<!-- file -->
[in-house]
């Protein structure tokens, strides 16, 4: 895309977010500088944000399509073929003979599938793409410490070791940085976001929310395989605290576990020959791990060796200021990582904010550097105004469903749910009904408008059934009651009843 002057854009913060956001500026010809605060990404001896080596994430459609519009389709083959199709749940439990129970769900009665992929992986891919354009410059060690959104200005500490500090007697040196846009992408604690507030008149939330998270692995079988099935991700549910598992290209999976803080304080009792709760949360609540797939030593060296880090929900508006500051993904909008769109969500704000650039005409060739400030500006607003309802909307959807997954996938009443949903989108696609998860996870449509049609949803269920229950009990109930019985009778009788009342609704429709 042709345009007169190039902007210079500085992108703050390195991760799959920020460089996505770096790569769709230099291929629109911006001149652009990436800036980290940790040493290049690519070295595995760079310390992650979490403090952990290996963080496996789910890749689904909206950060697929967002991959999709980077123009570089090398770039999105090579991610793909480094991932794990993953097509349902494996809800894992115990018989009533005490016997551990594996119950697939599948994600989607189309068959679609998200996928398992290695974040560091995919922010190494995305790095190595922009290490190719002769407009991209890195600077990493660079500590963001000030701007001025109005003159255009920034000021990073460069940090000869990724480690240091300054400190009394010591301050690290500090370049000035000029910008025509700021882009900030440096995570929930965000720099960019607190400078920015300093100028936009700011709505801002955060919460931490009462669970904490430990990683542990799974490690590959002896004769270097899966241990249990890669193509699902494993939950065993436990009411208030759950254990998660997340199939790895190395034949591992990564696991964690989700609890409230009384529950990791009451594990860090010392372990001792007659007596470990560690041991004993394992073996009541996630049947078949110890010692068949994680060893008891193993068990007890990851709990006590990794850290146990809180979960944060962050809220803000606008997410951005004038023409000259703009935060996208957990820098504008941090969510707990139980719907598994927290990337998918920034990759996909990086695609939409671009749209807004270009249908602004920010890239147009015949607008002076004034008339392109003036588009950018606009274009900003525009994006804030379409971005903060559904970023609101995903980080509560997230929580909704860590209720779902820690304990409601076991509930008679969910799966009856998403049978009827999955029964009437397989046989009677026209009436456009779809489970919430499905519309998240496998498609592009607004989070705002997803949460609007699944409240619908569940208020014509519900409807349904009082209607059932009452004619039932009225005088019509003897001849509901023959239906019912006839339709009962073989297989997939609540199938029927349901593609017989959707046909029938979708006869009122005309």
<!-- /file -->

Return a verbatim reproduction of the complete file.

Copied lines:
[in-house]
């Protein structure tokens, strides 16, 4: 895309977010500088944000399509073929003979599938793409410490070791940085976001929310395989605290576990020959791990060796200021990582904010550097105004469903749910009904408008059934009651009843 002057854009913060956001500026010809605060990404001896080596994430459609519009389709083959199709749940439990129970769900009665992929992986891919354009410059060690959104200005500490500090007697040196846009992408604690507030008149939330998270692995079988099935991700549910598992290209999976803080304080009792709760949360609540797939030593060296880090929900508006500051993904909008769109969500704000650039005409060739400030500006607003309802909307959807997954996938009443949903989108696609998860996870449509049609949803269920229950009990109930019985009778009788009342609704429709 042709345009007169190039902007210079500085992108703050390195991760799959920020460089996505770096790569769709230099291929629109911006001149652009990436800036980290940790040493290049690519070295595995760079310390992650979490403090952990290996963080496996789910890749689904909206950060697929967002991959999709980077123009570089090398770039999105090579991610793909480094991932794990993953097509349902494996809800894992115990018989009533005490016997551990594996119950697939599948994600989607189309068959679609998200996928398992290695974040560091995919922010190494995305790095190595922009290490190719002769407009991209890195600077990493660079500590963001000030701007001025109005003159255009920034000021990073460069940090000869990724480690240091300054400190009394010591301050690290500090370049000035000029910008025509700021882009900030440096995570929930965000720099960019607190400078920015300093100028936009700011709505801002955060919460931490009462669970904490430990990683542990799974490690590959002896004769270097899966241990249990890669193509699902494993939950065993436990009411208030759950254990998660997340199939790895190395034949591992990564696991964690989700609890409230009384529950990791009451594990860090010392372990001792007659007596470990560690041991004993394992073996009541996630049947078949110890010692068949994680060893008891193993068990007890990851709990006590990794850290146990809180979960944060962050809220803000606008997410951005004038023409000259703009935060996208957990820098504008941090969510707990139980719907598994927290990337998918920034990759996909990086695609939409671009749209807004270009249908602004920010890239147009015949607008002076004034008339392109003036588009950018606009274009900003525009994006804030379409971005903060559904970023609101995903980080509560997230929580909704860590209720779902820690304990409601076991509930008679969910799966009856998403049978009827999955029964009437397989046989009677026209009436456009779809489970919430499905519309998240496998498609592009607004989070705002997803949460609007699944409240619908569940208020014509519900409807349904009082209607059932009452004619039932009225005088019509003897001849509901023959239906019912006839339709009962073989297989997939609540199938029927349901593609017989959707046909029938979708006869009122005309």